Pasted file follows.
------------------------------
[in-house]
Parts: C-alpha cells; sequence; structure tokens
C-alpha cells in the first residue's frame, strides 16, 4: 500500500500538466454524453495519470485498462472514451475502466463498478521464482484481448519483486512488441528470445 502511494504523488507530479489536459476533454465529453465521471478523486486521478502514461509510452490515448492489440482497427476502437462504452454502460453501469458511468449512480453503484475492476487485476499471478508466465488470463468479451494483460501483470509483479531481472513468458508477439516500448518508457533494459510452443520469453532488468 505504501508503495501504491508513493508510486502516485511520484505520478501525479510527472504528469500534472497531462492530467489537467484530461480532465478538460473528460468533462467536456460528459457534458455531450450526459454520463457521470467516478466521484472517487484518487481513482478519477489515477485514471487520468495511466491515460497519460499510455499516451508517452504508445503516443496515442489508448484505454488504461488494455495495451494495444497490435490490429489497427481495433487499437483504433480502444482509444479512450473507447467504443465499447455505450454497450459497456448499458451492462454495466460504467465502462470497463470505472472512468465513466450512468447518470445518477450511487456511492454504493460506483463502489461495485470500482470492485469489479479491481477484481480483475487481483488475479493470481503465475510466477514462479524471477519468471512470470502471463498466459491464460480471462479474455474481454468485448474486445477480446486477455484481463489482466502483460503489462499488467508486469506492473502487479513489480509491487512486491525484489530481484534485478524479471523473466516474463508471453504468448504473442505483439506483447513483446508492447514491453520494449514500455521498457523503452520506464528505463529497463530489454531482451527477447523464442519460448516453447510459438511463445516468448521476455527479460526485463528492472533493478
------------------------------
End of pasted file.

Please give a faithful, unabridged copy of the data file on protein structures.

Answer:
[in-house]
Parts: C-alpha cells; sequence; structure tokens
C-alpha cells in the first residue's frame, strides 16, 4: 500500500500538466454524453495519470485498462472514451475502466463498478521464482484481448519483486512488441528470445 502511494504523488507530479489536459476533454465529453465521471478523486486521478502514461509510452490515448492489440482497427476502437462504452454502460453501469458511468449512480453503484475492476487485476499471478508466465488470463468479451494483460501483470509483479531481472513468458508477439516500448518508457533494459510452443520469453532488468 505504501508503495501504491508513493508510486502516485511520484505520478501525479510527472504528469500534472497531462492530467489537467484530461480532465478538460473528460468533462467536456460528459457534458455531450450526459454520463457521470467516478466521484472517487484518487481513482478519477489515477485514471487520468495511466491515460497519460499510455499516451508517452504508445503516443496515442489508448484505454488504461488494455495495451494495444497490435490490429489497427481495433487499437483504433480502444482509444479512450473507447467504443465499447455505450454497450459497456448499458451492462454495466460504467465502462470497463470505472472512468465513466450512468447518470445518477450511487456511492454504493460506483463502489461495485470500482470492485469489479479491481477484481480483475487481483488475479493470481503465475510466477514462479524471477519468471512470470502471463498466459491464460480471462479474455474481454468485448474486445477480446486477455484481463489482466502483460503489462499488467508486469506492473502487479513489480509491487512486491525484489530481484534485478524479471523473466516474463508471453504468448504473442505483439506483447513483446508492447514491453520494449514500455521498457523503452520506464528505463529497463530489454531482451527477447523464442519460448516453447510459438511463445516468448521476455527479460526485463528492472533493478